Preventing the Link Between SES and High-Risk Behaviors: “Value-Added” Education, Drug Use and Delinquency in High-Risk, Urban Schools
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We examined whether schools achieving better than expected educational outcomes for their students influence the risk of drug use and delinquency among urban, racial/ethnic minority youth. Adolescents (n = 2,621), who were primarily African American and Hispanic and enrolled in Chicago public schools (n = 61), completed surveys in 6th (aged 12) and 8th (aged 14) grades. Value-added education was derived from standardized residuals of regression equations predicting school-level academic achievement and attendance from students’ sociodemographic profiles and defined as having higher academic achievement and attendance than that expected given the sociodemographic profile of the schools’ student composition. Multilevel logistic regression estimated the effects of value-added education on students’ drug use and delinquency. After considering initial risk behavior, value-added education was associated with lower incidence of alcohol, cigarette and marijuana use; stealing; and participating in a group-against-group fight. Significant beneficial effects of value-added education remained for cigarette and marijuana use, stealing and participating in a group-against-group fight after adjustment for individual- and school-level covariates. Alcohol use (past month and heavy episodic) showed marginally significant trends in the hypothesized direction after these adjustments. Inner-city schools may break the links between social disadvantage, drug use and delinquency. Identifying the processes related to value-added education in order to improve school environments is warranted given the high costs associated with individual-level interventions.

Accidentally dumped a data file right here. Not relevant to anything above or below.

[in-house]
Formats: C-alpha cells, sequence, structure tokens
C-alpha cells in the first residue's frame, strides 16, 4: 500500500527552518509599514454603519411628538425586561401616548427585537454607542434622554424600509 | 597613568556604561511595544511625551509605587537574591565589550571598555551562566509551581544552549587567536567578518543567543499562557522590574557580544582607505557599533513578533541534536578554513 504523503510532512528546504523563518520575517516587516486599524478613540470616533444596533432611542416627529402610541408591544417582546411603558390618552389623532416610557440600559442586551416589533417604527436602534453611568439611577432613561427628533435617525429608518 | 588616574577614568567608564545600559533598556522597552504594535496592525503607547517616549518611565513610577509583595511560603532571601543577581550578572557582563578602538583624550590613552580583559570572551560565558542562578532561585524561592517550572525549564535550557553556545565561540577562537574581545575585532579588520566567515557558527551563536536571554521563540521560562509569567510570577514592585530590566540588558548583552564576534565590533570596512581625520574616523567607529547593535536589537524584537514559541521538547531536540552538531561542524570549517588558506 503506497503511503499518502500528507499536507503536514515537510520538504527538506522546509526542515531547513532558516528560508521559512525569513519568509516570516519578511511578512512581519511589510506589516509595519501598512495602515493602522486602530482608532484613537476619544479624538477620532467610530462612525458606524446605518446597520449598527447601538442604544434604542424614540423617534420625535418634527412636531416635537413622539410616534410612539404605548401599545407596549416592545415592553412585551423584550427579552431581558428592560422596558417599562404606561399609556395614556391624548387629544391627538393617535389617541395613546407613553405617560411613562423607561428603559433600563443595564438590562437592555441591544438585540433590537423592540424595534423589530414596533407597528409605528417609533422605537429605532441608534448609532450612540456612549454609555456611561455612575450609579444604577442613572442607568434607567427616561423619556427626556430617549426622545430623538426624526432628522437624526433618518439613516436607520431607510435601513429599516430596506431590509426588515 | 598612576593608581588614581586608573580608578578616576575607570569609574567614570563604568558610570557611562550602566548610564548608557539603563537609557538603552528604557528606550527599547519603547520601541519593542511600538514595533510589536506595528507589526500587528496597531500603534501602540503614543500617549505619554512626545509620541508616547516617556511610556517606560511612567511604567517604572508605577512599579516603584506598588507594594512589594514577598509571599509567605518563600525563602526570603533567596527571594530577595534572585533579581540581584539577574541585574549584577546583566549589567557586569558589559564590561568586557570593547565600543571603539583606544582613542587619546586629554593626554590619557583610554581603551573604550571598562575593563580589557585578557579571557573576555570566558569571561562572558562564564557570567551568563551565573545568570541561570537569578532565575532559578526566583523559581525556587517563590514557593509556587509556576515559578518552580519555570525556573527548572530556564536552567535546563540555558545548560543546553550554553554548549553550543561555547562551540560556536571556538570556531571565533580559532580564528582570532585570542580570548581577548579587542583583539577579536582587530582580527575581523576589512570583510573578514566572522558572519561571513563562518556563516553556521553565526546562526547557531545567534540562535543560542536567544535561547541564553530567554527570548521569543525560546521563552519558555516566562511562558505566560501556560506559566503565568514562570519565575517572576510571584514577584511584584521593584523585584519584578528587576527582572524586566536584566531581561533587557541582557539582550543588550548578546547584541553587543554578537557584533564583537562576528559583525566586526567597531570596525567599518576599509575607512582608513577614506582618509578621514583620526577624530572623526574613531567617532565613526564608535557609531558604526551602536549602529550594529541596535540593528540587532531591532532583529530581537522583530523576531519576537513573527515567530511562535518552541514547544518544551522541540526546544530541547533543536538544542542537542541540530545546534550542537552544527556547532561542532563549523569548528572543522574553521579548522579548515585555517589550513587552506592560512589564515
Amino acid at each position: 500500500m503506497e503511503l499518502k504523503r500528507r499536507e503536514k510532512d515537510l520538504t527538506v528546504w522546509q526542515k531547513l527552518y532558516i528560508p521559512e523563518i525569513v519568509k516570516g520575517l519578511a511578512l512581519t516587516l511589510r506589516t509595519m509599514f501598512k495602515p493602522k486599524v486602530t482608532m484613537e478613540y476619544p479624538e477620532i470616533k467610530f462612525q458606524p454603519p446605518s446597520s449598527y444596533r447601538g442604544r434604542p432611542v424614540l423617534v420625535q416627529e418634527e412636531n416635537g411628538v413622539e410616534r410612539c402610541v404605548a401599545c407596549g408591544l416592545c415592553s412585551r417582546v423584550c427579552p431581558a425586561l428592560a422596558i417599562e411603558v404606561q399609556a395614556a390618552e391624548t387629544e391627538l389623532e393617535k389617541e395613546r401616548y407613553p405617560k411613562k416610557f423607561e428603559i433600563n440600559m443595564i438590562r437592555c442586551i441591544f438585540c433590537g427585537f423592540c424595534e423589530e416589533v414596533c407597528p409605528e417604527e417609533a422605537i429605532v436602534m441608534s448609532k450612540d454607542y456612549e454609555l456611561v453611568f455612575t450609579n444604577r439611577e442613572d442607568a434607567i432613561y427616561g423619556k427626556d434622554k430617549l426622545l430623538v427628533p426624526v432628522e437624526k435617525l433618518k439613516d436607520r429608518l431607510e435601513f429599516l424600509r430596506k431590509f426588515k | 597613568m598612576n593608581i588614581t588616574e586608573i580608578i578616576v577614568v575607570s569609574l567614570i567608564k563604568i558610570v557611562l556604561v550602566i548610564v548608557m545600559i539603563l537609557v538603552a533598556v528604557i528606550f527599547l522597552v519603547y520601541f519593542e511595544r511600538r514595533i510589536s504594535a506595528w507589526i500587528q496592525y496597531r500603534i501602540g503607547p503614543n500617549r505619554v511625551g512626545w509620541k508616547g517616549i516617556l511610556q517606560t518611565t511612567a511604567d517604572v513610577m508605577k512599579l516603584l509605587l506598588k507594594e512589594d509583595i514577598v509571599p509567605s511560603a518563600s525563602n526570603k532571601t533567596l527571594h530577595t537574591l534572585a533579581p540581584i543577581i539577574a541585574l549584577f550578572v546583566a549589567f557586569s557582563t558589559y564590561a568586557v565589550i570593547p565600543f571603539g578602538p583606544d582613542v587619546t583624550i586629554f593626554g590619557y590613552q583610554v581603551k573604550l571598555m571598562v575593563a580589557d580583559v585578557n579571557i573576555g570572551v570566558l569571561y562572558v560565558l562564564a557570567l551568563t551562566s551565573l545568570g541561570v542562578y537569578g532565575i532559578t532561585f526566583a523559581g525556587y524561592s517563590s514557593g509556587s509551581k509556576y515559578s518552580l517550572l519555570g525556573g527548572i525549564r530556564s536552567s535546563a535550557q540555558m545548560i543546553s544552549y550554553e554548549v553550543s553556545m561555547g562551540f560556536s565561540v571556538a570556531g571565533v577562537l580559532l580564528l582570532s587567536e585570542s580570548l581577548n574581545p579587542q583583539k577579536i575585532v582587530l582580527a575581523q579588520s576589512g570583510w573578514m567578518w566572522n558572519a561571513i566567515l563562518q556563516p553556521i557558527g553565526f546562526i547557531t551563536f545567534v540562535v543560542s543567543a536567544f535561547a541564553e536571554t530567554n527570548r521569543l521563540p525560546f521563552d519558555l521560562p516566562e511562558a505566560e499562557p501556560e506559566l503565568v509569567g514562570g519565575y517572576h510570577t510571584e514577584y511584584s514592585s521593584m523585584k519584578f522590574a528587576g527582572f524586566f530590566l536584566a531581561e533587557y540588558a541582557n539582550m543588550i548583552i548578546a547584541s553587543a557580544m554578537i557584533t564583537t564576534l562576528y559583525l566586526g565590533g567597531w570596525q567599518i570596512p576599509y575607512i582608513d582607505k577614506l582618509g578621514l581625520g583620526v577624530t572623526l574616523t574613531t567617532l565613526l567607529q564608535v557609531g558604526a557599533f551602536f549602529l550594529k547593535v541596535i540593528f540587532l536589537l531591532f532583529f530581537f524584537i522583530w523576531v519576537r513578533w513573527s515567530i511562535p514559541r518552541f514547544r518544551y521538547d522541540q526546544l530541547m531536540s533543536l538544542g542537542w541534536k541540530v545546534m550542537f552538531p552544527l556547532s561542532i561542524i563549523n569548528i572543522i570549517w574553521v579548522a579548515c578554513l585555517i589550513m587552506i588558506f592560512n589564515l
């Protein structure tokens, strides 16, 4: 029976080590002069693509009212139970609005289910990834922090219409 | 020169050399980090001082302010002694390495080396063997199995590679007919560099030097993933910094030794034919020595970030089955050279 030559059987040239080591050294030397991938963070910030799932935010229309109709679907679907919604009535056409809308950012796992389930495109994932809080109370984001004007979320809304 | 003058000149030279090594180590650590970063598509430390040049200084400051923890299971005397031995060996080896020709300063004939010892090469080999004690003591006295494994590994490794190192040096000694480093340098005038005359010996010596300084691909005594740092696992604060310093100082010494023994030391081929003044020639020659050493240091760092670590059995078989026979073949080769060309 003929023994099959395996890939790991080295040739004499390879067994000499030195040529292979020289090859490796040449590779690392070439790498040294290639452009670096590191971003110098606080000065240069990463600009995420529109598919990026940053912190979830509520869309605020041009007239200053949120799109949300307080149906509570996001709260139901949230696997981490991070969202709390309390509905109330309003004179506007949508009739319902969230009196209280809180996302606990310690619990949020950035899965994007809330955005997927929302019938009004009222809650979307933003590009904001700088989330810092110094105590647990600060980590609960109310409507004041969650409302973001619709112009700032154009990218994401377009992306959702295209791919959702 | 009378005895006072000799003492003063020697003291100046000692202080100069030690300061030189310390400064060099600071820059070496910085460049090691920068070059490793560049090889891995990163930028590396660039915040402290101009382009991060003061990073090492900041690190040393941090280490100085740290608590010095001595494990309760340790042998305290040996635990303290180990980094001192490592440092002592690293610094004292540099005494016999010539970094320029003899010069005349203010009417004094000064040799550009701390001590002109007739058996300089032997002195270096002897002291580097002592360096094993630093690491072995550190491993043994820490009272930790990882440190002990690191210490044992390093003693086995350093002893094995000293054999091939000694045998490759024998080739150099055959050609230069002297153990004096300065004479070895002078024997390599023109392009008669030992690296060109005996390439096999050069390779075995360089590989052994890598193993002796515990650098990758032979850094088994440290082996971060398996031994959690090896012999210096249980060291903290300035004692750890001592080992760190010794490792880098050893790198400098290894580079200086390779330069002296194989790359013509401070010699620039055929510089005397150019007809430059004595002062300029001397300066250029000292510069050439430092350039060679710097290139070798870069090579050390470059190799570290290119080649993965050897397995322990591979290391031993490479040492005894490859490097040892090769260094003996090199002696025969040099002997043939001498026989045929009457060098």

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- Preventing the Link Between SES and High-Risk Behaviors: “Value-Added” Education, Drug Use and Delinquency in High-Risk, Urban Schools
Volume 12, Issue 2 , pp 211-221
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- Author Affiliations
- 1. College of Medicine, Department of Health Outcomes and Policy, University of Florida, 1329 SW 16th Street, Rm 5130, Box 100177, Gainesville, FL, 32610-0177, USA
- 2. Primary Care Clinical Sciences, University of Birmingham, Birmingham, UK
- 3. School of Health and Social Sciences, University of Warwick, Coventry, UK